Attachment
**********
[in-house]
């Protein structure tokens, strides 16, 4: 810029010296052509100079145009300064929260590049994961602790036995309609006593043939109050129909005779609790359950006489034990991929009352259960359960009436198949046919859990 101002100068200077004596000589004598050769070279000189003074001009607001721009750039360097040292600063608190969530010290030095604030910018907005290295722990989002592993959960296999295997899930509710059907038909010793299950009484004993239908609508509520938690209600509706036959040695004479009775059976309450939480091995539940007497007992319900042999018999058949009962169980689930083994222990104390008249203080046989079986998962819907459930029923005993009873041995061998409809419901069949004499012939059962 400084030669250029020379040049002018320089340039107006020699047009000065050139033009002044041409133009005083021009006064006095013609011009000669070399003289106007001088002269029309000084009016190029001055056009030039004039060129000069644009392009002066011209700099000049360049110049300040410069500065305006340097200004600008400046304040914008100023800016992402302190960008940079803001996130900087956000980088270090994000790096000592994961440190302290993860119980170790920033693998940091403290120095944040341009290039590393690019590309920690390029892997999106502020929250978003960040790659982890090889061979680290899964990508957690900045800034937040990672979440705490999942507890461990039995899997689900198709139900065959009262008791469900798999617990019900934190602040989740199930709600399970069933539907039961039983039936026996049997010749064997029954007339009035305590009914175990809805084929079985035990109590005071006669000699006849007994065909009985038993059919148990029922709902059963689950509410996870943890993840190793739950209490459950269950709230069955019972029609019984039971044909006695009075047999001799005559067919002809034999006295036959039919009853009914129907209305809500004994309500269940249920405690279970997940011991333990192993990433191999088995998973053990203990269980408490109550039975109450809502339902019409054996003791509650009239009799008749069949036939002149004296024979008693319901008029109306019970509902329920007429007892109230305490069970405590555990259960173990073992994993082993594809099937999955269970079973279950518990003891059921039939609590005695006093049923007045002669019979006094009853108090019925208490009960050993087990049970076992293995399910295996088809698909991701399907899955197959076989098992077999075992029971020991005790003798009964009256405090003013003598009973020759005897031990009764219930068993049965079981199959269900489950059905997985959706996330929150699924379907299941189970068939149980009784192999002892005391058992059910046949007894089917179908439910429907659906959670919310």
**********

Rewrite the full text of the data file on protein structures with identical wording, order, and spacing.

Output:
[in-house]
């Protein structure tokens, strides 16, 4: 810029010296052509100079145009300064929260590049994961602790036995309609006593043939109050129909005779609790359950006489034990991929009352259960359960009436198949046919859990 101002100068200077004596000589004598050769070279000189003074001009607001721009750039360097040292600063608190969530010290030095604030910018907005290295722990989002592993959960296999295997899930509710059907038909010793299950009484004993239908609508509520938690209600509706036959040695004479009775059976309450939480091995539940007497007992319900042999018999058949009962169980689930083994222990104390008249203080046989079986998962819907459930029923005993009873041995061998409809419901069949004499012939059962 400084030669250029020379040049002018320089340039107006020699047009000065050139033009002044041409133009005083021009006064006095013609011009000669070399003289106007001088002269029309000084009016190029001055056009030039004039060129000069644009392009002066011209700099000049360049110049300040410069500065305006340097200004600008400046304040914008100023800016992402302190960008940079803001996130900087956000980088270090994000790096000592994961440190302290993860119980170790920033693998940091403290120095944040341009290039590393690019590309920690390029892997999106502020929250978003960040790659982890090889061979680290899964990508957690900045800034937040990672979440705490999942507890461990039995899997689900198709139900065959009262008791469900798999617990019900934190602040989740199930709600399970069933539907039961039983039936026996049997010749064997029954007339009035305590009914175990809805084929079985035990109590005071006669000699006849007994065909009985038993059919148990029922709902059963689950509410996870943890993840190793739950209490459950269950709230069955019972029609019984039971044909006695009075047999001799005559067919002809034999006295036959039919009853009914129907209305809500004994309500269940249920405690279970997940011991333990192993990433191999088995998973053990203990269980408490109550039975109450809502339902019409054996003791509650009239009799008749069949036939002149004296024979008693319901008029109306019970509902329920007429007892109230305490069970405590555990259960173990073992994993082993594809099937999955269970079973279950518990003891059921039939609590005695006093049923007045002669019979006094009853108090019925208490009960050993087990049970076992293995399910295996088809698909991701399907899955197959076989098992077999075992029971020991005790003798009964009256405090003013003598009973020759005897031990009764219930068993049965079981199959269900489950059905997985959706996330929150699924379907299941189970068939149980009784192999002892005391058992059910046949007894089917179908439910429907659906959670919310």